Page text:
6. Know how to generate and use feedback and research

Guest feedback is a cornerstone of the entertainment business. Concertgoers love to share their thoughts while the buzz of the concert is still fresh, making it an excellent time to generate feedback. An easy feedback process that lets guests quickly complete a survey, feedback form, or review can be very beneficial to the venue.

Plentiful feedback then gives you an edge on retraining staff and recalibrating to improve the concert experience. Feedback helps operators anticipate new trends and research how to resolve issues. Without regular feedback from guests, it’s very difficult to see the venue from their perspective.

7. Tap the benefits of data analysis

Any business needs to harness the power of data in today’s competitive marketplace. Venue operators should be collecting data on revenue, show bookings, and real-time expenses, which then guide business strategies and adjustments. Not consistently using data in live music is an easy way to lose a competitive edge.

But keeping track of your data doesn’t have to be a mind-numbing chore. Enhanced data tracking can make sense of trends for you, allowing you to take advantage of opportunities that used to be difficult to identify. As automation increases its footprint in live music, venue operators can take advantage of the shift.

8. Specialize to separate from the competition

Creating a positive brand can be critical for any live music venue. One way to do that is by generating a unique atmosphere and focusing on what you do well. If your venue is ideal for facilitating a music lover’s dream wedding, you can create lasting value by marketing your venue from that perspective. Specialization can hone your business to the best features of the venue and make it easy to enhance your reputation through word-of-mouth.

Related: How to build powerful connections between artists, venues, and other agencies

It should also differentiate your offerings from the competitors in the space. Venues that build a reputation for certain events will have an advantage in attracting clients and keeping costs down while servicing the event. For corporate conferences and events, specialization can also lead to a substantial amount of repeat business.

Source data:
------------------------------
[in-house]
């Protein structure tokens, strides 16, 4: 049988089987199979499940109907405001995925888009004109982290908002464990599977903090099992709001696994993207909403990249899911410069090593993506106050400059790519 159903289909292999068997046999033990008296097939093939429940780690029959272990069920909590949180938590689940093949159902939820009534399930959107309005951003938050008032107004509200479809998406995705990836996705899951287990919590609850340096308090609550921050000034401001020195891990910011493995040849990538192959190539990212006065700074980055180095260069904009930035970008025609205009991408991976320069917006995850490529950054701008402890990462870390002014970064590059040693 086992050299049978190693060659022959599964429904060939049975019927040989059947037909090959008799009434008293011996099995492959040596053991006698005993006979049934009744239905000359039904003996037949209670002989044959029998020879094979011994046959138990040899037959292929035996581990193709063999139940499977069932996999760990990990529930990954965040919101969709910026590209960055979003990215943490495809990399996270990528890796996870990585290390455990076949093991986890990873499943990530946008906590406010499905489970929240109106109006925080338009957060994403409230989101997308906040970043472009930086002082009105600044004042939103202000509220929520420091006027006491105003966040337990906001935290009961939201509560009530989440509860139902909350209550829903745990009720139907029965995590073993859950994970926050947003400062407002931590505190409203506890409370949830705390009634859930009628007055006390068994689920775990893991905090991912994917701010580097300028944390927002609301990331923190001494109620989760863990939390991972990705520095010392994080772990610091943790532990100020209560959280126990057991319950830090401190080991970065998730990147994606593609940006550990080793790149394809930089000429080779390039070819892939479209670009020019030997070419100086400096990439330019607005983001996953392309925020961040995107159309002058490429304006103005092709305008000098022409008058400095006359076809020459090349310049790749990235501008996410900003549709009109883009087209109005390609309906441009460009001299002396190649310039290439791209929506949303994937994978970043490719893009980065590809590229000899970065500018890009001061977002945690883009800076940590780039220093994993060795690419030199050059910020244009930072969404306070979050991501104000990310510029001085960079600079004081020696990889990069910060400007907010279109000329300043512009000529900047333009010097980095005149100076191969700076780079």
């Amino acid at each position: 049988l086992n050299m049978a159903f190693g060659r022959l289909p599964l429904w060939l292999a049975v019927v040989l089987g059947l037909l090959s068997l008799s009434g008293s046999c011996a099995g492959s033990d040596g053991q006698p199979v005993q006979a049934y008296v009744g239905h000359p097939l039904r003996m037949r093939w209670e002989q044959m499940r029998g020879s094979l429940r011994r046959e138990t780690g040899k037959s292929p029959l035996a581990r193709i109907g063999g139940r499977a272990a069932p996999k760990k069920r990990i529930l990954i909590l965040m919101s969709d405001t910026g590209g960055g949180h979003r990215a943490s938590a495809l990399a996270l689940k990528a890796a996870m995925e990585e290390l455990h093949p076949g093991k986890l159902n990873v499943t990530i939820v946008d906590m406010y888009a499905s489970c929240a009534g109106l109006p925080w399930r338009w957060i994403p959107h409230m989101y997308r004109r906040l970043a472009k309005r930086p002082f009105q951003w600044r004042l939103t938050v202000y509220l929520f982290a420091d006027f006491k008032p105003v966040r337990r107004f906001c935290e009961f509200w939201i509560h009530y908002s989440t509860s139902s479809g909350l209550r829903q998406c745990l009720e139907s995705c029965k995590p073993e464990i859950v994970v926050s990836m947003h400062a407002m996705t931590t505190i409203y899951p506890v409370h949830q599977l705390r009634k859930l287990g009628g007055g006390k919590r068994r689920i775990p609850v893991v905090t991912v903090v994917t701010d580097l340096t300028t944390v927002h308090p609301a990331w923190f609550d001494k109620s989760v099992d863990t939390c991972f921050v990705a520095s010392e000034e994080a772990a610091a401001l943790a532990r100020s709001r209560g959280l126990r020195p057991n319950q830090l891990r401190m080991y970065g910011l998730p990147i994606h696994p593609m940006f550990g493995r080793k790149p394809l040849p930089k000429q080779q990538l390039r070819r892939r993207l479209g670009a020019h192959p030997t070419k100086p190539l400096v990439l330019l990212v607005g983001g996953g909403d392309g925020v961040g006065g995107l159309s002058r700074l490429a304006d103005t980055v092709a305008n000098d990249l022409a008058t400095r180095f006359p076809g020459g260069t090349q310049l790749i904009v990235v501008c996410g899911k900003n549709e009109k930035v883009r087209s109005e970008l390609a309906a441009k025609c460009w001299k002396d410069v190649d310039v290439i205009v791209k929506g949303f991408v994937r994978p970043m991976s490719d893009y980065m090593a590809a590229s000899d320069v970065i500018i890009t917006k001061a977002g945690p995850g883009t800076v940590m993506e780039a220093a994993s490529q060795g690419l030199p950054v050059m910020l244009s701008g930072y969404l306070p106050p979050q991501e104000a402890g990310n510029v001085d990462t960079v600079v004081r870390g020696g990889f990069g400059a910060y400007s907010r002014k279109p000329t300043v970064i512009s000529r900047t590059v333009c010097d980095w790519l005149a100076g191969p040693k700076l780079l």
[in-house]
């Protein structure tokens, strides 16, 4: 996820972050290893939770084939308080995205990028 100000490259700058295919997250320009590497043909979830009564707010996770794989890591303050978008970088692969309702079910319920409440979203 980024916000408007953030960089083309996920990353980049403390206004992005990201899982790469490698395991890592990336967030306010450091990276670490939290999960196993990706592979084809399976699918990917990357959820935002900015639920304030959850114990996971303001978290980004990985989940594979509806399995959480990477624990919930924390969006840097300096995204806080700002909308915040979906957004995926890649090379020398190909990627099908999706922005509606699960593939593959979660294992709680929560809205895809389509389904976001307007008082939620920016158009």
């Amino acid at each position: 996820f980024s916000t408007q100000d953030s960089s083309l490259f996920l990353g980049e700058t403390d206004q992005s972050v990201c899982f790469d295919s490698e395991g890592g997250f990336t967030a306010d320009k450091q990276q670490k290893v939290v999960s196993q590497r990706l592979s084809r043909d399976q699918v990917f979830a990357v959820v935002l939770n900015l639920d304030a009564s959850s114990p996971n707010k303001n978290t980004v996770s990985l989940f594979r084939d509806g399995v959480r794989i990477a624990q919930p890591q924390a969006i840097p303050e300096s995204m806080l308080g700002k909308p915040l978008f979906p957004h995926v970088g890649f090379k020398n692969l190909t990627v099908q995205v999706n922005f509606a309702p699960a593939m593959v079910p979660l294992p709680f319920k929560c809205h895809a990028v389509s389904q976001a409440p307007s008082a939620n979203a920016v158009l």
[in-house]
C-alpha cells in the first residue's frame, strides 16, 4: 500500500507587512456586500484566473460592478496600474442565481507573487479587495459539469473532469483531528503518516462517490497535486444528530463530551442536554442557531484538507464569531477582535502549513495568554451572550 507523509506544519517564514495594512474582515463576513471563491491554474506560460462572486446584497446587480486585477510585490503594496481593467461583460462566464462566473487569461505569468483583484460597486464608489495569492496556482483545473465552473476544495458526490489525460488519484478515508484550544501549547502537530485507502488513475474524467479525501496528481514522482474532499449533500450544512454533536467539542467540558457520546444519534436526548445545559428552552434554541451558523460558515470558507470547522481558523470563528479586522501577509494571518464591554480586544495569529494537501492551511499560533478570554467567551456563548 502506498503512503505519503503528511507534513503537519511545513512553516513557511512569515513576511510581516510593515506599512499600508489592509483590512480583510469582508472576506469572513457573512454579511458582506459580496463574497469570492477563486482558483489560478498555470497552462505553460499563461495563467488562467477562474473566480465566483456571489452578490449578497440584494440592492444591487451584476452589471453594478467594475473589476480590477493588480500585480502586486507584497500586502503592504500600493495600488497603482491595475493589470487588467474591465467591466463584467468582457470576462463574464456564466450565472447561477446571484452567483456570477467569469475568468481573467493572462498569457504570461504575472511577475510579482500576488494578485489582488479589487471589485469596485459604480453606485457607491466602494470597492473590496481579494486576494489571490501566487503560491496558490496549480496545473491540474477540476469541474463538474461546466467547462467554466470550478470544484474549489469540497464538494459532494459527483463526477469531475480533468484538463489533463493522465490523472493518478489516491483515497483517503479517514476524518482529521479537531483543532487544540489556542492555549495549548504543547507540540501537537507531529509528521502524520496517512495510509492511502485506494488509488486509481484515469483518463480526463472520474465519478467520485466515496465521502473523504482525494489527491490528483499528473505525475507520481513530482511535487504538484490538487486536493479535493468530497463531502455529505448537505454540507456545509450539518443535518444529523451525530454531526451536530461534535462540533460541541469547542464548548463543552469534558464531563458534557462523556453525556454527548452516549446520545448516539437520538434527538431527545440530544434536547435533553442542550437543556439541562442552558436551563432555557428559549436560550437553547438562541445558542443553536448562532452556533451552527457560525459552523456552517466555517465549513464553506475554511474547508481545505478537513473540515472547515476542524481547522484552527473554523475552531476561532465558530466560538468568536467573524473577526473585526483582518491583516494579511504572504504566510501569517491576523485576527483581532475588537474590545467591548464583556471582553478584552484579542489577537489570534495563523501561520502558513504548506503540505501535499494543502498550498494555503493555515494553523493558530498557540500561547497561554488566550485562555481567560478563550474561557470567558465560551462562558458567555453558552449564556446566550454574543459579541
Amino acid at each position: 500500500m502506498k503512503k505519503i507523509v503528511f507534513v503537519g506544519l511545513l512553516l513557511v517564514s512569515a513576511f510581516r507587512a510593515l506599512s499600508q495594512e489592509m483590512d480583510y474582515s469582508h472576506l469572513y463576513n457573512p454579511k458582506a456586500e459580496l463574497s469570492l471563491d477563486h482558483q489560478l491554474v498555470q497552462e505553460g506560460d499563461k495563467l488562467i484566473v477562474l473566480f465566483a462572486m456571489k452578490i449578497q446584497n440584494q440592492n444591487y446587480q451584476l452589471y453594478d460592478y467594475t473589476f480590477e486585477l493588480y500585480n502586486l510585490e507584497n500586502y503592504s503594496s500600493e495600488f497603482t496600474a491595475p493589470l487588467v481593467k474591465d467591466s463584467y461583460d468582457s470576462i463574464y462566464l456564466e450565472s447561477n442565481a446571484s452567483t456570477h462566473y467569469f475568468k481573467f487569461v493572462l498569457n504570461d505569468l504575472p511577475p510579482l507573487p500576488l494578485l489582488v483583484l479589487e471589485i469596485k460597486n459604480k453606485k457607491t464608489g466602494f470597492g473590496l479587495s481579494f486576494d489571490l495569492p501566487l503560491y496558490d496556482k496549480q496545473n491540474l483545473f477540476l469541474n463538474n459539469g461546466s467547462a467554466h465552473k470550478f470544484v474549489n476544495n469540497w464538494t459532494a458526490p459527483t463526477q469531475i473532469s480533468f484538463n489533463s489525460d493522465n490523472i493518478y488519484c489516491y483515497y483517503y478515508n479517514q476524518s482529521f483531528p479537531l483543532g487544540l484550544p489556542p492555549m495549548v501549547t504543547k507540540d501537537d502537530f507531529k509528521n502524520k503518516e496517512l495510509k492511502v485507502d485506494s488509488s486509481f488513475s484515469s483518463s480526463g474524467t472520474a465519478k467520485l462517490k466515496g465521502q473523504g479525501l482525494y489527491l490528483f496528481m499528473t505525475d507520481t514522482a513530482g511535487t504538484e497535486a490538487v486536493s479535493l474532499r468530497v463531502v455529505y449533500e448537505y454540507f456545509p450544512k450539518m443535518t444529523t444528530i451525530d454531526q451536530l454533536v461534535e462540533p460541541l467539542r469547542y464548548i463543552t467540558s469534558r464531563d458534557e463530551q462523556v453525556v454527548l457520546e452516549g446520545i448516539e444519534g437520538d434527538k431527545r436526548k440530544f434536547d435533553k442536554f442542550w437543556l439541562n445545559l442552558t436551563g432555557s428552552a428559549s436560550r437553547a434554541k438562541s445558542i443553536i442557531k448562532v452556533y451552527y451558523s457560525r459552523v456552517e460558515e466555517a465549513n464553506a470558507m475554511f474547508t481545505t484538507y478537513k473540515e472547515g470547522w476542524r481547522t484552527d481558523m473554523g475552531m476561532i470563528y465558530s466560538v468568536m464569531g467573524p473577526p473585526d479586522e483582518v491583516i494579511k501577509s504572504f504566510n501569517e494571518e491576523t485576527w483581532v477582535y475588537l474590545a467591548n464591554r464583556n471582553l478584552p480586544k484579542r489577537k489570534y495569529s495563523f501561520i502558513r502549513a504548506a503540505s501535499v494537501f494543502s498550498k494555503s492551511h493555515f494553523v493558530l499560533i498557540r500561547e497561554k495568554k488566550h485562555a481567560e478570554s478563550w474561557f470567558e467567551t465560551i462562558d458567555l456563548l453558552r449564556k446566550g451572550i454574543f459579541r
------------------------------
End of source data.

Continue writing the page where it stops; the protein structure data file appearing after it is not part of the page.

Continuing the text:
9. Understand how flexible pricing is a game-changer

Ticket prices can now change much faster than in the past, with AI-enhanced data allowing them to automatically fluctuate to demand. This type of dynamic pricing has caused some controversy, as demand surges have led to eye-popping ticket prices in some cases.

But savvy venue operators can use flexible pricing in other ways as well. Giving repeat guests lower prices can create loyalty and generate long-term revenue. If prices do need to increase to meet rising costs, a discount for loyal customers is usually greatly appreciated – especially when complemented by a special VIP package.

Venues should also shift pricing based on seasons and holidays, a task that is much easier with real-time data. Off-peak pricing can help you maintain a steady revenue stream in slower parts of the calendar while connecting with guests who might return at a later date.

Other important practices for live music venues

There are many other ways to ensure your venue is functioning as it should, such as:

  • Getting involved in the community. Live music is still mostly a local phenomenon. Community events and charity functions are excellent ways to promote a venue’s values, network with community leaders, and interact with potential customers.
  • Artist treatment. Your reputation can take a hit on multiple fronts without proper artist treatment. A venue’s ability to attract talent can quickly decline, but artists are also fan ambassadors. Treat an artist poorly and there will likely be negative follow-through by the fan base. Artists can also be generous in spreading positive word-of-mouth for venue operators who exceed expectations.
  • Creating an appropriate crisis plan. Safety and security remain essential for venue operators and industry professionals. Having a thorough (but flexible) emergency plan is important, but it’s just as critical to make that plan easily accessible to guests. Strong communication and foresight are key elements of maintaining a responsible atmosphere.
  • Looking for ways to continuously improve. Live music is a game that is always changing, which is why venues have to improve in order to meet customer expectations. Successful operators regularly turn customer feedback into new training and venue improvements. Limiting negative experiences is made possible by post-event evaluation and active problem-solving.

Unlocking your music venue’s potential

It’s an exciting but nerve-racking time in live music. The opportunities are there for music venues of all different types, but operators must create an infrastructure that can capitalize on the current state of the industry. Venues need to find ways to enhance the guest experience and improve their brand, which can create loyal customers while organically reaching new ones.

One of the ways venue operators are doing more with less is with modern, music-first technology. Today’s best platforms provide a critical boost of data analysis, organization, and communication in the areas you need it the most. Prism’s all-in-one live music management software can keep your venue organized and illuminate new opportunities to explore. Contact Prism to learn more about how our platform can improve your venue’s operation.